2. What is the destiny of text in the emerging literary arts?

I don’t really know. That all hangs on how seriously the creators of digital textual works take learning how to write. Some of them are really terrible writers, or at least I don’t understand at all what they are getting at. But others are pretty good writers and also programmers, so they are in the double bind of having to teach themselves how to write for digital environments, which is akin (to me) of the first screenwriters trying to learn how to write words for films that weren’t novels or plays. It’s just a different way of writing – screenwriters don’t write long monologues for their films, for example, it just doesn’t work, and quite often they are compressing complex ideas into the form of fortune cookies, single sentences that have to say a lot. I’m not sure that all writers working with digital textuality are taking this idea of genre seriously enough – they are simply writing the way they thinking “writing” should be done regardless of how it will be presented, and in digital literature, “presentation” is a good deal of the game (like in movies). One doesn’t imagine that Virginia Woolf wrote thinking about the final typesetting of her novels, but then again (since her husband Leonard was doing it) she knew what the final product would look like. But it was still a “book” – digital writers do not have that assurance, they are creating their own “books” all the time. Digital writers are also often quite terrible designers, which doesn’t help. But several are getting there, I think. Nothing is inevitable, though – I don’t think there is a “destiny” in the sense that something is bound to happen, and if so, we are in no position to anticipate it as new technologies just change the rules all the time. Television as we know might be dead – just look at YouTube and Tivo and all that stuff – but book culture isn’t quite threatened in that way (it’s been threatened for so long by TV, movies and pop music that it’s already made its adjustments).

3. How would you describe (the process of) writing in programmable media?

Mostly involving the use of “constraints” – like the sonnet, such a popular form of quickly consumed poetry laced with subjectivity, in the way the better pop lyric is now, was a constraint. These constraints are partly socially determined, partly determined by the interface the writer has created for the presentation of the work, and also determined by the algorithms that govern the work. It can’t just be Romantic effusions, on the one hand, that don’t recognize bounds of form or length, and they can’t be simply fragmented, elliptical writing, since the avant-garde tradition is exhausted in this regard, and digital environments tend to break up text all the time already – good constraints can often gird a text against the sorts of tearing apart that algorithms inflict on it. I talk about this in Fashionable Noise, that the big difference between print text and digital text is that digital text is vulnerable to algorithms.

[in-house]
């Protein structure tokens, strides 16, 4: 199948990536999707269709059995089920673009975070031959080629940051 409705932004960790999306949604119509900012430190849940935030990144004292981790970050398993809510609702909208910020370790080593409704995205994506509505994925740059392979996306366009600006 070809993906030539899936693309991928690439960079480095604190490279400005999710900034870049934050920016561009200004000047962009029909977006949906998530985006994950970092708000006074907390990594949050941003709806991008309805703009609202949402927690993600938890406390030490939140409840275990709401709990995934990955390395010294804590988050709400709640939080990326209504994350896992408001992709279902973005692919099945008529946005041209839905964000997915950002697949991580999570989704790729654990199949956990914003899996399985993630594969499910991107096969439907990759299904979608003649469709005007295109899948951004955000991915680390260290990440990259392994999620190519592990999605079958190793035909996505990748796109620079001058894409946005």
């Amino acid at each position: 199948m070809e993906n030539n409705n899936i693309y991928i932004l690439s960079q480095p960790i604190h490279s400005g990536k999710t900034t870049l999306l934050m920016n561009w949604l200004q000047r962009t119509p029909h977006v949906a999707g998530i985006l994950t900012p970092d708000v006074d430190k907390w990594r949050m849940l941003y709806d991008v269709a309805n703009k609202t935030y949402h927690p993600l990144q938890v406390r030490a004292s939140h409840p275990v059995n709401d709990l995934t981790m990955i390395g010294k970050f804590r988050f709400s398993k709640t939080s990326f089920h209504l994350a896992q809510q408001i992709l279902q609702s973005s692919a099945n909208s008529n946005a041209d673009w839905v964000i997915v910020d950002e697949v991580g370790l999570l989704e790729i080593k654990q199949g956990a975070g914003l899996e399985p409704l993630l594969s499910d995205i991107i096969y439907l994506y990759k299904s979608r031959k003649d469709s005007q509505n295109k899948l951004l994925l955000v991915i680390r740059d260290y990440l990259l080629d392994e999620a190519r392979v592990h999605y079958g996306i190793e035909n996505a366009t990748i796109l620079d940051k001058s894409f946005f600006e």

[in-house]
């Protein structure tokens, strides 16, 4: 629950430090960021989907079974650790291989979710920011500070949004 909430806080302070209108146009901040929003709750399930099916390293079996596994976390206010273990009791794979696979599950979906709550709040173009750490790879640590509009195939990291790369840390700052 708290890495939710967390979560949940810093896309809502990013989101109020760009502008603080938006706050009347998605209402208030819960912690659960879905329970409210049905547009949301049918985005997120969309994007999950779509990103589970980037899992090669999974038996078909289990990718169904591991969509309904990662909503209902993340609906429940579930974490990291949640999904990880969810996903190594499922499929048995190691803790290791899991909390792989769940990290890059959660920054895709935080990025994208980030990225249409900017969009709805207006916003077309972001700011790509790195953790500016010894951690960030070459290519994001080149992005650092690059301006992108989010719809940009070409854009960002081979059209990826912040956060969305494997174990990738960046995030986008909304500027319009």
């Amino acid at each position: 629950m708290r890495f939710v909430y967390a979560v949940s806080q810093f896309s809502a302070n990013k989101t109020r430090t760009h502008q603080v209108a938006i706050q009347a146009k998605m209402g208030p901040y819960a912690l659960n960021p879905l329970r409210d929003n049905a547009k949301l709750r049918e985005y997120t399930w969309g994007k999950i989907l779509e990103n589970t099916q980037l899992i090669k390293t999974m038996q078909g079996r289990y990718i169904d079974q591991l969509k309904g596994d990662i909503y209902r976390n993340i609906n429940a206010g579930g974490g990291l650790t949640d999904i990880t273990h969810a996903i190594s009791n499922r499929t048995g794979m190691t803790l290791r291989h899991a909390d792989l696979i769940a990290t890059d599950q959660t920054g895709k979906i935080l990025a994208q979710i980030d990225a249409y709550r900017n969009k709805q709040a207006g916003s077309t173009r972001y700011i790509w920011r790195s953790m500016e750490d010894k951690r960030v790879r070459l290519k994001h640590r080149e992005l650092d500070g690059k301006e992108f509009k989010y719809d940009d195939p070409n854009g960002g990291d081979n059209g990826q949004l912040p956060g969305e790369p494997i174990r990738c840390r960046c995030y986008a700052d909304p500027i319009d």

4. Where/when is (your) emerging literature produced, “read” or “performed”?

Sometimes in gallery exhibitions, sometimes at talks, often assigned for classes, but generally just online through links. Most of my digital work is not “read” often – I rarely have anyone come up to me quoting a line from “Dreamlife of Letters,” but it’s happened. My work has also been presented at the Remote Lounge in New York, a bar that had a television set at every seat, etc. I never managed to get a gig at a rave.

5. How do you envision the (any) future of “literature” as an art form?

Perhaps I’m conservative, but I don’t envision any huge changes quite soon. I think the fascination with the use of pure information in literary objects, especially poems, has been around for much longer than we have recognized, since Browning and Pound at least. That seems to be the main contribution of Google searches and the other aspects of freewheeling digital textuality on the web have made. In fact, the easy availability of huge piles of pure information have made the experiments of someone like David Foster Wallace a little less interesting – I think quieter, almost monastic literature will make a comeback of sorts (think Gide), like the way analog recording techniques and synth sounds made a comeback in the face of sampling and digital sequencing. If visual and animated poetry were to take over the world, it would have done so a long time ago, which isn’t to say that more and more people are going to do this type of work in the future. The fact that more poets are professional-quaility typesetters now than ever before is a sign of this.